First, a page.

On the side of the egg carton I write the date that I plant the seeds.


This helps me to keep track of how long it takes to germinate and grow into a full plant and produce.

I decided to plant a few things. My egg carton had 18 sections, so I decided on 6 different seeds and planted three sets of each. On each row I wrote what I planted so I wouldn't have to guess later.


Next I dropped 1-2 seeds in each crate. Once the seeds were in, I lightly covered them by creating a hole with my hanger "tool" and then softly pushing the dirt over the seed. Since this is in the house and humidity is low, the soil can dry out rather quickly. I went to grab some saran wrap, but since this was an impromptu planting I had none. No worries here since I need to check on the seeds daily for the first week or two to watch for germination.

I moved my completed seed starting egg carton into my dining room which doesn't drop below 65 and gets wonderful light throughout day. Now I wait, watch and pray!

If you'd like to start seeds indoors yourself, here is what you need:

  • Seeds
  • Egg carton
  • Scissors
  • Knife/nail
  • Dirt/seed starting mix
  • Bowl
  • Marker
  • Spray bottle (optional)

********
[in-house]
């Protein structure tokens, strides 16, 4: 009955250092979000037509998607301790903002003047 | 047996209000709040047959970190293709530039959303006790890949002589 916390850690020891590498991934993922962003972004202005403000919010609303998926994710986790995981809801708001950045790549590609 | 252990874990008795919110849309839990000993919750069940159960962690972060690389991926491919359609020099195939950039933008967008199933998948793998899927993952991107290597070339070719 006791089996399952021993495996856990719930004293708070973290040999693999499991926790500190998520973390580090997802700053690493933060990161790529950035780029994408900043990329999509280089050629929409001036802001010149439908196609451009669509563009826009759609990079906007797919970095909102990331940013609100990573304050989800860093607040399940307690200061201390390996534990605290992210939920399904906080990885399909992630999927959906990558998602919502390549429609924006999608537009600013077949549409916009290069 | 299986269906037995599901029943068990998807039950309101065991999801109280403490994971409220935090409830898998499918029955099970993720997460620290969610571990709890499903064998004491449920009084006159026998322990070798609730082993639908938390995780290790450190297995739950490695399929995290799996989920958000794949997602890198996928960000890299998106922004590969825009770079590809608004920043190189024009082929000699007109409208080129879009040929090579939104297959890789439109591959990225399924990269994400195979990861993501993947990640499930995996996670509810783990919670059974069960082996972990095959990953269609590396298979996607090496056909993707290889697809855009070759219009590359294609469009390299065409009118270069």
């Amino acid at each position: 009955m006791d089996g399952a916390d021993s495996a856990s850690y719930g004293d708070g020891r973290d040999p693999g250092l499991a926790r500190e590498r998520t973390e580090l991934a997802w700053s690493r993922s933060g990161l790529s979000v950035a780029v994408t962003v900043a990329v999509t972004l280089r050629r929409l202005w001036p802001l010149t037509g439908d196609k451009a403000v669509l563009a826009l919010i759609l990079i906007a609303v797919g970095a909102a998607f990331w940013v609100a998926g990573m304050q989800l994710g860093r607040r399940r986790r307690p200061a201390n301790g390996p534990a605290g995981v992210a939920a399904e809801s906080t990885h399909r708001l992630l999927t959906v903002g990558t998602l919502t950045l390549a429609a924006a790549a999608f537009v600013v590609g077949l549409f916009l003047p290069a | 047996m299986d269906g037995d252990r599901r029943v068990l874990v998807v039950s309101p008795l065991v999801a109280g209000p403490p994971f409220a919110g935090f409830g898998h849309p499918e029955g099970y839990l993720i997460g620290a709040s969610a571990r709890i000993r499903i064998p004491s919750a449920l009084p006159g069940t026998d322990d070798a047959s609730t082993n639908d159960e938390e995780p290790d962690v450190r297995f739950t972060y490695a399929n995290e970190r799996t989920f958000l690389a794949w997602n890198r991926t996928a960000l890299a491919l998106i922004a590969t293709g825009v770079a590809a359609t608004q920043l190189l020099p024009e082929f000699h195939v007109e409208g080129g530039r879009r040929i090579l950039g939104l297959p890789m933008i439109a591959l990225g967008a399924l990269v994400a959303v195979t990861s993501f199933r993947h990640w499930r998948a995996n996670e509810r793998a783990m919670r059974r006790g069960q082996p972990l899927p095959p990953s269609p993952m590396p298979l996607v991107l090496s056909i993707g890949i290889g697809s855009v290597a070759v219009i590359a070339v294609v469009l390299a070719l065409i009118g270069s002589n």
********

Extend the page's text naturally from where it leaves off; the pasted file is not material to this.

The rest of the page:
What to do:

  1. Cut the top off the egg carton. You will use it as a water tray
  2. Make a hole in your egg carton crates. I prefer paper or Styrofoam because it easy to make holes. With paper cartons I make a single hole. When using Styrofoam, I would put 3-5 small holes with sharp pencil or pen.
  3. Write on the egg carton the date you are planting the seeds and what seeds you are planting. You can also put the seed packet on the edge of tray to identify them.
  4. Mix your dirt/seed starting mix in the bowl with water in a bowl. It should be moist so it is slightly sticky but still a little crumbly.
  5. Fill your egg carton with the moistened dirt
  6. Using the tip of your marker, slightly depress the dirt in each crate about 1/4 of inch deep
  7. Drop 1-2 seeds in each crate
  8. Lightly cover seed
  9. Place egg carton in an area that receives at least 7 hours of direct light